Album review: Tom Robinson Band, The Anthology 1977-1979 (EMI)


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The Independent Culture

Ah, the magic of the marginalia. Because regardless of what the history books tell us about The Clash and the Sex Pistols, for anyone growing up in the suburbs towards the end of the 1970s, the group most responsible for politically awakening the nation’s sixth-formers, one skinny tie at a time, was the Tom Robinson Band.

And gathered together for the first time in this three-CD and DVD set is everything you need to know about that short burst of rocking righteousness.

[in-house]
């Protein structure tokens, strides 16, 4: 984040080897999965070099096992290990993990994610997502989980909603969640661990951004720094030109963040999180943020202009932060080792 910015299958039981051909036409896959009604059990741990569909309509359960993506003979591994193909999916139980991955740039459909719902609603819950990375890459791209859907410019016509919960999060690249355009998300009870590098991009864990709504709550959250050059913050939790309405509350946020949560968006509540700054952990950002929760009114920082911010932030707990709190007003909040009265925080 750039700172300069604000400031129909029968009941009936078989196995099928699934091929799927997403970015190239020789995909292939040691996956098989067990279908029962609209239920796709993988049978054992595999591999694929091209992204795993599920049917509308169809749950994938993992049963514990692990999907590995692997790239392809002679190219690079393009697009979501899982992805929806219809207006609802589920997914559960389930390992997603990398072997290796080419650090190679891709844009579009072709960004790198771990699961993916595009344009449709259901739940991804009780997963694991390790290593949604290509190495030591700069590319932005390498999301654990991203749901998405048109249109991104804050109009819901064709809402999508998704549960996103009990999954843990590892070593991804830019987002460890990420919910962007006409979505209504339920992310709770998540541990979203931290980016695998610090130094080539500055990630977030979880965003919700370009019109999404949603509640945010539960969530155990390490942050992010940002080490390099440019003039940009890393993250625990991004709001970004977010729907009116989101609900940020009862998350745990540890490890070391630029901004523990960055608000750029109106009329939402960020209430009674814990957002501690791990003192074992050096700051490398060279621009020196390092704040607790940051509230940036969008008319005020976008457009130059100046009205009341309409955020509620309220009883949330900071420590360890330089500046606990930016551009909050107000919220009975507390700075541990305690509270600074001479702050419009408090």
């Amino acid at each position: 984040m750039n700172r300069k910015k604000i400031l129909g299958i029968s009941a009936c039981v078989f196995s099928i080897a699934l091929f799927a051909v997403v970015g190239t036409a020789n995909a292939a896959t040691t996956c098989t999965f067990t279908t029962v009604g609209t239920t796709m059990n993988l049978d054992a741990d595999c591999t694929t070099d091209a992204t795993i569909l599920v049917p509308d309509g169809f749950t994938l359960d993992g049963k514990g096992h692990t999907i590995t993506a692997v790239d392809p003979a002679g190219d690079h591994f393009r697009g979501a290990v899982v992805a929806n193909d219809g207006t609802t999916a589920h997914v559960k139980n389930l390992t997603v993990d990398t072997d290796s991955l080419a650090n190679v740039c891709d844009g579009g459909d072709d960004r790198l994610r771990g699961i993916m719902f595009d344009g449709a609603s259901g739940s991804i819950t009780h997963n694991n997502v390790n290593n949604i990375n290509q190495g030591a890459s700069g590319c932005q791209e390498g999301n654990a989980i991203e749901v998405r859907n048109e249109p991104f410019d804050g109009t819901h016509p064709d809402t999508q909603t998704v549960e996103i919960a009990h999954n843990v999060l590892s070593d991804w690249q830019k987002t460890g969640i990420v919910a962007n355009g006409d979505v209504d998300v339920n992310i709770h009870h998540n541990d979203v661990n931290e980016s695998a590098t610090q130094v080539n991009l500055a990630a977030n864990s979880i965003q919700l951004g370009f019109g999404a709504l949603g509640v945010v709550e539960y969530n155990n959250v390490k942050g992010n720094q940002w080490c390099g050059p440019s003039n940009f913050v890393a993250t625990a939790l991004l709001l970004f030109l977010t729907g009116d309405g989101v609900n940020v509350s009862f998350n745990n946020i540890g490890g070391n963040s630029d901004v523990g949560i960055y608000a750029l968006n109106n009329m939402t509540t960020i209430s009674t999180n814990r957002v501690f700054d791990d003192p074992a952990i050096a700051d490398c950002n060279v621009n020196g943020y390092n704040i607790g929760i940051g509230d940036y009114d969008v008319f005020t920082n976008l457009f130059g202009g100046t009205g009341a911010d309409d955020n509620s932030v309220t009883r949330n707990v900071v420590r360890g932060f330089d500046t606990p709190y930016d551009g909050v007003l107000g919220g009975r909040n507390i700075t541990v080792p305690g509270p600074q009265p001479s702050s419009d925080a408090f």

Robinson stood out like a sore thumb against the background of punk rock. Passionate, eloquent and articulate, his clenched-fist agit-prop pop has, inevitably, dated slightly but even now has the power to give you the shivers. It’s the early songs that still sound best: “Martin”, “Up Against The Wall”, “Too Good To Be True”, “Long Hot Summer” and the hits “Glad To Be Gay” and “2-4-6-8 Motorway”.

Next thing we knew, Thatcher was in and TRB were gone. But 35 years on seems as good a time as any to reappraise the band’s work. Start with the title track to their first album, Power In The Darkness. I’ll leave it to you to decide if the world is a better place now than it was back then.